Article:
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Authors: Mary P. Choules ORCID , Jonathan Bisson ORCID , Charlotte Simmler ORCID , James B. McAlpine ORCID , Gabriel Giancaspro , Anton Bzhelyansky , Matthias Niemitz ORCID , Guido F. Pauli ORCID
Journal: Journal of Pharmaceutical and Biomedical Analysis (RoMEO status: V2) , , (2020)


DOI: 10.1016/j.jpba.2019.112915

Whereas generic, LC-based pharmaceutical control quality procedures depend largely on the detection mode and can be particularly ‘blind’ to certain impurities, NMR is a more versatile and, thus, often more judicious detector. While adulteration presents ever-evolving challenges for the analysis of active pharmaceutical ingredients (APIs) and finished products sold in the worldwide (online) marketplace, research chemicals are usually trusted rather than being considered flawed or even adulterated.

This report shows how NMR analysis uncovered the unanticipated presence of substantial amounts of mannitol (20 and 43% w/w) as undeclared constituent in two custom synthetic peptides, DR and DRVYI, that were sourced commercially. Quantitative 1H NMR (qHNMR) readily detected the contaminant, even on a 60 MHz benchtop instrument, and quantified the highly polar and UV-transparent adulterant. Quantum-mechanical 1H iterative Full Spin Analysis (HiFSA) not only achieved unambiguous identification of both the mannitol and the peptides, but also confirmed the quantitative results.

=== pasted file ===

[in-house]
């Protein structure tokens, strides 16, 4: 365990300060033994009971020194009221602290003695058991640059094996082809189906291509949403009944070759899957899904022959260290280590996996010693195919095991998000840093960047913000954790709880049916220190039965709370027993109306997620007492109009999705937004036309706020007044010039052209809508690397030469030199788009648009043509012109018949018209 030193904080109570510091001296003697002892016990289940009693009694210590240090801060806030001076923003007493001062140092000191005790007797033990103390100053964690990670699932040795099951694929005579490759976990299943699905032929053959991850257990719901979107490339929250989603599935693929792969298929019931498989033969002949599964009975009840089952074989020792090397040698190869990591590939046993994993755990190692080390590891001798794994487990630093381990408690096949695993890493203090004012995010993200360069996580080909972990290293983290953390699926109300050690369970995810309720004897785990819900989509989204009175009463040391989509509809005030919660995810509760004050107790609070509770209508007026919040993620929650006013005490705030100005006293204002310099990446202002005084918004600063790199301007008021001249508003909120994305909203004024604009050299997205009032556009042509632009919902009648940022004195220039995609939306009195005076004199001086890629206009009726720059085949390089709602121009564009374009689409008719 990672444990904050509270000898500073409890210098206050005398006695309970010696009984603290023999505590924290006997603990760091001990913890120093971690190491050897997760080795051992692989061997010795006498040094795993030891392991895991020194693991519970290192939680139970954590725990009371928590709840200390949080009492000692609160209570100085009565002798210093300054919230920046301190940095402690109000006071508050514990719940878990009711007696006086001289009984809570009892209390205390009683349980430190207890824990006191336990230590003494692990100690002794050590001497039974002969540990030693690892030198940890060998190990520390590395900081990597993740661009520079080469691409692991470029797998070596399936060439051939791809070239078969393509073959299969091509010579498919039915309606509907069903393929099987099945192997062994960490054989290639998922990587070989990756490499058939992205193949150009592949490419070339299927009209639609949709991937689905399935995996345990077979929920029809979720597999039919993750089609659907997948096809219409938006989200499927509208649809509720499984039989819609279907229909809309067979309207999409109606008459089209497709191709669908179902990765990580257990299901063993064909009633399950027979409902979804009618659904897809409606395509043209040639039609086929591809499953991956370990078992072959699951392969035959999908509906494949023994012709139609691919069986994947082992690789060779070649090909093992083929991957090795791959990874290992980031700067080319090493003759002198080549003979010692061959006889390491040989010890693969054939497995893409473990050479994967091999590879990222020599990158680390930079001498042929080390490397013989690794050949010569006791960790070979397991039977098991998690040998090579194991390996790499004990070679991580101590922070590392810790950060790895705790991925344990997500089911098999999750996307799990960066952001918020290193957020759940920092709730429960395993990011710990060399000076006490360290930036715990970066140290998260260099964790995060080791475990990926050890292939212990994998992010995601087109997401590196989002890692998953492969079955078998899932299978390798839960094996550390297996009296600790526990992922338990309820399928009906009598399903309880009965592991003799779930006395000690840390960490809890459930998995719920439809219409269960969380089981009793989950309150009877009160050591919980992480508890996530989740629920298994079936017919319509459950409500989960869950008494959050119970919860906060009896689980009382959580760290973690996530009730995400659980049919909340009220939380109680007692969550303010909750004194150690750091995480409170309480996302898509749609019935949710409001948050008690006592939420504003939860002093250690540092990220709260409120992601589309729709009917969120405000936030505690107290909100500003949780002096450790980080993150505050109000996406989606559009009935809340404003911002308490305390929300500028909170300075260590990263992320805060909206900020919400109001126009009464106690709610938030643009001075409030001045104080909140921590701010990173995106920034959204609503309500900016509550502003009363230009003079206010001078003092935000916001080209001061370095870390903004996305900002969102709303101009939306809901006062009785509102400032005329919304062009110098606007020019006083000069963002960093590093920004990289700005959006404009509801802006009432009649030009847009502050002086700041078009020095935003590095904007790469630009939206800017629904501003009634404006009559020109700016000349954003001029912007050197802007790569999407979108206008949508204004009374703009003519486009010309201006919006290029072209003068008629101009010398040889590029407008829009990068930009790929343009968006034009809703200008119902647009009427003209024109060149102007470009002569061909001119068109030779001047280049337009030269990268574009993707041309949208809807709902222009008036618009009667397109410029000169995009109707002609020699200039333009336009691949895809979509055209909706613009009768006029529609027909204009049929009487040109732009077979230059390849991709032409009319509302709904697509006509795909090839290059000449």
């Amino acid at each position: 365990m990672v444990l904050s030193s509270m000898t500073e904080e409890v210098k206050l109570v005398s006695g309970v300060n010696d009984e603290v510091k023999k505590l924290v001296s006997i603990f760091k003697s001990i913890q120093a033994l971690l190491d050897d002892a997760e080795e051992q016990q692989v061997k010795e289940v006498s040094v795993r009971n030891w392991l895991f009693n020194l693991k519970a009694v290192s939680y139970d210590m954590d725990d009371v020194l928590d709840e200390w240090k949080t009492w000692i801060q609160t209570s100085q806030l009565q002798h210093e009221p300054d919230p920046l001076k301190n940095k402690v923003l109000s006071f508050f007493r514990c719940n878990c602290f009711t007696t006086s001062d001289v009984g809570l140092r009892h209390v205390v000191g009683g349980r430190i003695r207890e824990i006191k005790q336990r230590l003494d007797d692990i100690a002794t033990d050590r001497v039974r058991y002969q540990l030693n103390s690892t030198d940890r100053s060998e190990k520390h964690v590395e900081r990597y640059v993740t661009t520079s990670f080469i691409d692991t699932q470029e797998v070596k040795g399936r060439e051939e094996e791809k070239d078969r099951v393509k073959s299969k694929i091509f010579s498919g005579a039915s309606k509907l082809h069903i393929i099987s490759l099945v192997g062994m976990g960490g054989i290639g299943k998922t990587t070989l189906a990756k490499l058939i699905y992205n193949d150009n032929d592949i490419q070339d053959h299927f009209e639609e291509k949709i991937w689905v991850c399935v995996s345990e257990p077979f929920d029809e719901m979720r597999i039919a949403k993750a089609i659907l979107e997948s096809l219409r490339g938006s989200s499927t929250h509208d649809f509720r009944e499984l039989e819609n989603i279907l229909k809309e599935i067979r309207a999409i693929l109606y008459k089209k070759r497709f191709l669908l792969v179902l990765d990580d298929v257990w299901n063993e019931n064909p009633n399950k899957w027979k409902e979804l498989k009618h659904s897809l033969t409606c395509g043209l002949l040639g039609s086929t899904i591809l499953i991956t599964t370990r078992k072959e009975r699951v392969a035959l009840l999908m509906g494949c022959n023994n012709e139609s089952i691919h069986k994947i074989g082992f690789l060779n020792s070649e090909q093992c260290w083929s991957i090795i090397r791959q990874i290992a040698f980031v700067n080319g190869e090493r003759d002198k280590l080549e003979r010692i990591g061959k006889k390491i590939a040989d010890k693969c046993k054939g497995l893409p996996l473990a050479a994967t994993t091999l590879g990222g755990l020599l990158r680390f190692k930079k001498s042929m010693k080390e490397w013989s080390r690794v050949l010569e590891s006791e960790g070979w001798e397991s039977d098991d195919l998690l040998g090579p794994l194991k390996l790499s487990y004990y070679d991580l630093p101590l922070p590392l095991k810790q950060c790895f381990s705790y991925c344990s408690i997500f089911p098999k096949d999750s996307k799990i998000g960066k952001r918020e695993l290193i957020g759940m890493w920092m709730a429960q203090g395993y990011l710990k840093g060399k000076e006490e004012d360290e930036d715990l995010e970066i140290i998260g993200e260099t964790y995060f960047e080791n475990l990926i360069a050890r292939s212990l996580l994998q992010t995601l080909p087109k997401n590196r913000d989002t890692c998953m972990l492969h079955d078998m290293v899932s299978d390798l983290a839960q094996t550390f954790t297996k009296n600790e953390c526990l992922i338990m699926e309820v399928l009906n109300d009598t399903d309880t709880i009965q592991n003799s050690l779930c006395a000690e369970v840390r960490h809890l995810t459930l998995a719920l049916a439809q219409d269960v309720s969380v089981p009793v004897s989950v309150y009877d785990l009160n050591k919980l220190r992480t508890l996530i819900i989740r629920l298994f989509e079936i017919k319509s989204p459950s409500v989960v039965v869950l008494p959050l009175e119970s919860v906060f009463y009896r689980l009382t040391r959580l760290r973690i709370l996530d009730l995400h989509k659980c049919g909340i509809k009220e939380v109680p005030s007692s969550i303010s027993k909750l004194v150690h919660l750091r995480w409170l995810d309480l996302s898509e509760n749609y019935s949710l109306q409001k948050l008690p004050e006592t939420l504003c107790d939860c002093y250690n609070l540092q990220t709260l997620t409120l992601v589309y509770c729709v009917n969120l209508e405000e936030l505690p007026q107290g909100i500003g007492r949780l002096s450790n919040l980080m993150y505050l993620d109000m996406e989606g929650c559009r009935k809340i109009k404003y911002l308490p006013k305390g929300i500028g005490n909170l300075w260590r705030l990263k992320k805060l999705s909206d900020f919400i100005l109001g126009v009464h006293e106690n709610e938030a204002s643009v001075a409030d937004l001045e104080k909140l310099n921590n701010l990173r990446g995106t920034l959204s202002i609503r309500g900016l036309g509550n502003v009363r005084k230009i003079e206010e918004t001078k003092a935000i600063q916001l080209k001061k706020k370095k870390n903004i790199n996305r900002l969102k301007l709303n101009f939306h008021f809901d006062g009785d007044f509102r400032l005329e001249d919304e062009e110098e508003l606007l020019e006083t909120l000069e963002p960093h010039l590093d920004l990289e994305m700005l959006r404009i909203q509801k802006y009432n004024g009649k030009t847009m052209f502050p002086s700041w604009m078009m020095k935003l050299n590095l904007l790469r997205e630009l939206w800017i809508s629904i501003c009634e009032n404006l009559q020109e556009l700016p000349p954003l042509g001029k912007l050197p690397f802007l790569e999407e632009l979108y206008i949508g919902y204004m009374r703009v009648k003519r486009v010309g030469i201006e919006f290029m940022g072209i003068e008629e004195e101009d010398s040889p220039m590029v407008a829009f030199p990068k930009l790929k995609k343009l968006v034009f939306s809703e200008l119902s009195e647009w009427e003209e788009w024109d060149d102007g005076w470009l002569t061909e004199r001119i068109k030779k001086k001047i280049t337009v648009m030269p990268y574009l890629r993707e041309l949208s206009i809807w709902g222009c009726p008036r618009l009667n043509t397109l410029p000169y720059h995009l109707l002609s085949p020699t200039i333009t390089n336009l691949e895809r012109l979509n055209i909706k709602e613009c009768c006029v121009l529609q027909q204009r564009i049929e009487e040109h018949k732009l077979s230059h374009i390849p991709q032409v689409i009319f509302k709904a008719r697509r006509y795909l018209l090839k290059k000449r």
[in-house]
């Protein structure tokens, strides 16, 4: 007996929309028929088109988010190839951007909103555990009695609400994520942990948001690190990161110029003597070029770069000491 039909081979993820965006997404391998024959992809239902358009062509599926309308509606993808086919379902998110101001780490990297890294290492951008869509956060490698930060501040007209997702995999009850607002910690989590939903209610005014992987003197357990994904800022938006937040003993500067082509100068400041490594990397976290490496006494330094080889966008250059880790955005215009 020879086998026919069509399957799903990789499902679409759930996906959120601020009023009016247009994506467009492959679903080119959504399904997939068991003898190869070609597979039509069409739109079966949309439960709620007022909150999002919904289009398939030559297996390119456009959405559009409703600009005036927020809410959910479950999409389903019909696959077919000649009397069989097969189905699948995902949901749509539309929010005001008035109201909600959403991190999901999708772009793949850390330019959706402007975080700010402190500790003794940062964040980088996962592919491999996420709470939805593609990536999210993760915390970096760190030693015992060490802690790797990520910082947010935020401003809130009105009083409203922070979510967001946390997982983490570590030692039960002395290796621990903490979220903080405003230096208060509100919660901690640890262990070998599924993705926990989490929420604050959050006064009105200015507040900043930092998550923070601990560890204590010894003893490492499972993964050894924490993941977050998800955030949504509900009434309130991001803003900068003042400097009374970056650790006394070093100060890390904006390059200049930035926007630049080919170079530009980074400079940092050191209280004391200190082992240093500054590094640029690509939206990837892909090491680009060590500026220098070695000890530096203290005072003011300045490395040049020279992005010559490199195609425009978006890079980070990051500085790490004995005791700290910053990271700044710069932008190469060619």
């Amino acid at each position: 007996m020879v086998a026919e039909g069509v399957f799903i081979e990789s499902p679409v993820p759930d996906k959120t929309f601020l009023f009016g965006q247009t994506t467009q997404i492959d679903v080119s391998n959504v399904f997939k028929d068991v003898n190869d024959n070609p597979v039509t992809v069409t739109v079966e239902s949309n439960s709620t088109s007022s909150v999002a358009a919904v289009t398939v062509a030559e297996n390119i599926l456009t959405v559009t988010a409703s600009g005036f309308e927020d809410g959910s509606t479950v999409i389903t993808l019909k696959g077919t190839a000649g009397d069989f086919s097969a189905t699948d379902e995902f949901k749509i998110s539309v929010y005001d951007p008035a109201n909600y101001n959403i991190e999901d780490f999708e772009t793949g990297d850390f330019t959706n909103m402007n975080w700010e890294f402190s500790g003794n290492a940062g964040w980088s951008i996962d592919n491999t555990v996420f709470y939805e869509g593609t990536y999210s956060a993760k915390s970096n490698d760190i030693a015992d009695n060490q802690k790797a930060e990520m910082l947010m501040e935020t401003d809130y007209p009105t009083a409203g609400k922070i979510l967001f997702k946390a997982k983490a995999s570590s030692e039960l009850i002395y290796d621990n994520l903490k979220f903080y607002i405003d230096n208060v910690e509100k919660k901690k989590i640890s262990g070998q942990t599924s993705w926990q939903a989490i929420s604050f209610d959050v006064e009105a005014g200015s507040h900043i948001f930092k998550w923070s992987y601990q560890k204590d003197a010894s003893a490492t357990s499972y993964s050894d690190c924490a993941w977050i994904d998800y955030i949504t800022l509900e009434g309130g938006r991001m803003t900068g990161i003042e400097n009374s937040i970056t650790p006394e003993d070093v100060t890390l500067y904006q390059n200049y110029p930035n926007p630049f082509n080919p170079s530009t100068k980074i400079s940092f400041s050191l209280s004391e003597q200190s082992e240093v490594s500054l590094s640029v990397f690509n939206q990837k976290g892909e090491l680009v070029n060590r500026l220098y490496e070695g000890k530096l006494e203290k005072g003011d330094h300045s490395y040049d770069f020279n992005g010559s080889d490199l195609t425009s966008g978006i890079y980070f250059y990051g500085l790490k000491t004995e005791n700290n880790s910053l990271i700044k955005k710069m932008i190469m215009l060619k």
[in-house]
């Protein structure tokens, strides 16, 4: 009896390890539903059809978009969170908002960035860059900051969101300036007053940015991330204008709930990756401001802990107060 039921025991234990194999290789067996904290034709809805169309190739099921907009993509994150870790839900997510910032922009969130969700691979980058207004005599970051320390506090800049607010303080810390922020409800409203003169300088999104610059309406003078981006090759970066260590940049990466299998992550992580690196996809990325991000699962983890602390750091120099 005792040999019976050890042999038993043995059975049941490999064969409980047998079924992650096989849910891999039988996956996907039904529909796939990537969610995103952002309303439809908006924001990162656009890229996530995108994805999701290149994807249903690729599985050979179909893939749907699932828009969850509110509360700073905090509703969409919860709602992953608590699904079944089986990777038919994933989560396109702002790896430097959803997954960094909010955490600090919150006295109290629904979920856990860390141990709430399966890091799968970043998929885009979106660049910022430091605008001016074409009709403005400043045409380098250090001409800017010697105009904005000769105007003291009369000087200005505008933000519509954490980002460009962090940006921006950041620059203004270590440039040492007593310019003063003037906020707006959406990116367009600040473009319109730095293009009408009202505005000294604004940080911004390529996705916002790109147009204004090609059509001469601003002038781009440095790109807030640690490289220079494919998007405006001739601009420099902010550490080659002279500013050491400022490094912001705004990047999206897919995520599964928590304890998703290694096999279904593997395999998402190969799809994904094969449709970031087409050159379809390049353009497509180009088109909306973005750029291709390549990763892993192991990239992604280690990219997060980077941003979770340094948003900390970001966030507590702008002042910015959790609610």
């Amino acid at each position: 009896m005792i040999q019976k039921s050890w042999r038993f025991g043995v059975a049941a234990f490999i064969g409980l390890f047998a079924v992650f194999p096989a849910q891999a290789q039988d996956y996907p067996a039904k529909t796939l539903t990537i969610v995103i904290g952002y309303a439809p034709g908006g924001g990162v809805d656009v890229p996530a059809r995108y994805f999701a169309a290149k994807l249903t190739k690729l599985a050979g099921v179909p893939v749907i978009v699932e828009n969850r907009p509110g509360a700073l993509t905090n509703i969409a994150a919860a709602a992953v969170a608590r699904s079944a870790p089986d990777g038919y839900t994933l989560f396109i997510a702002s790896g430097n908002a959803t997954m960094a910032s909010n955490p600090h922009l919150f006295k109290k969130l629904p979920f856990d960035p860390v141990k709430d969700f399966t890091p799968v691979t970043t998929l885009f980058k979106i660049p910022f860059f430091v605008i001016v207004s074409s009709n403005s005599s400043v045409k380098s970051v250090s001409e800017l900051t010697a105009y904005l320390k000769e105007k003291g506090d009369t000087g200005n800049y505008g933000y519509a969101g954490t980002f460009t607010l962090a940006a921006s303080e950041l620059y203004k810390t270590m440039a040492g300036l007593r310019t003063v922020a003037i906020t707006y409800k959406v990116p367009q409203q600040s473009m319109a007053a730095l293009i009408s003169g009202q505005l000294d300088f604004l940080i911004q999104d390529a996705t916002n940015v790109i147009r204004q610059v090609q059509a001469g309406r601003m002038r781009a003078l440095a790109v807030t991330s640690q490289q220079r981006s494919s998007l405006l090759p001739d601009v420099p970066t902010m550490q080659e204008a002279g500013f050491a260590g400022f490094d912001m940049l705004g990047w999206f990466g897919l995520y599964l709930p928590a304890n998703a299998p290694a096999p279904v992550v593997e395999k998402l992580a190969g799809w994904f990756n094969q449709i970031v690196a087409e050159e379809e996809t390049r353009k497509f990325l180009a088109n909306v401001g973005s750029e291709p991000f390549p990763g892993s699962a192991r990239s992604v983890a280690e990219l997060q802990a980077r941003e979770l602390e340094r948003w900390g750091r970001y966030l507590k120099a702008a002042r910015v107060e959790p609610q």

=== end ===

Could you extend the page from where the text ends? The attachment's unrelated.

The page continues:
The cases show that experimental verification supersedes trust in both pharmaceutical and research QC. They also highlight the promising utility of both established high-field and recently re-evolving low-field benchtop qHNMR. The unanticipated findings remind manufacturers and researchers alike about the advantages of including/performing NMR and qNMR with routine CofA documentation and/or verification of research grade chemicals. Especially when done jointly, this can greatly improve confidence in research and help streamline the pharmaceutical QC toolbox.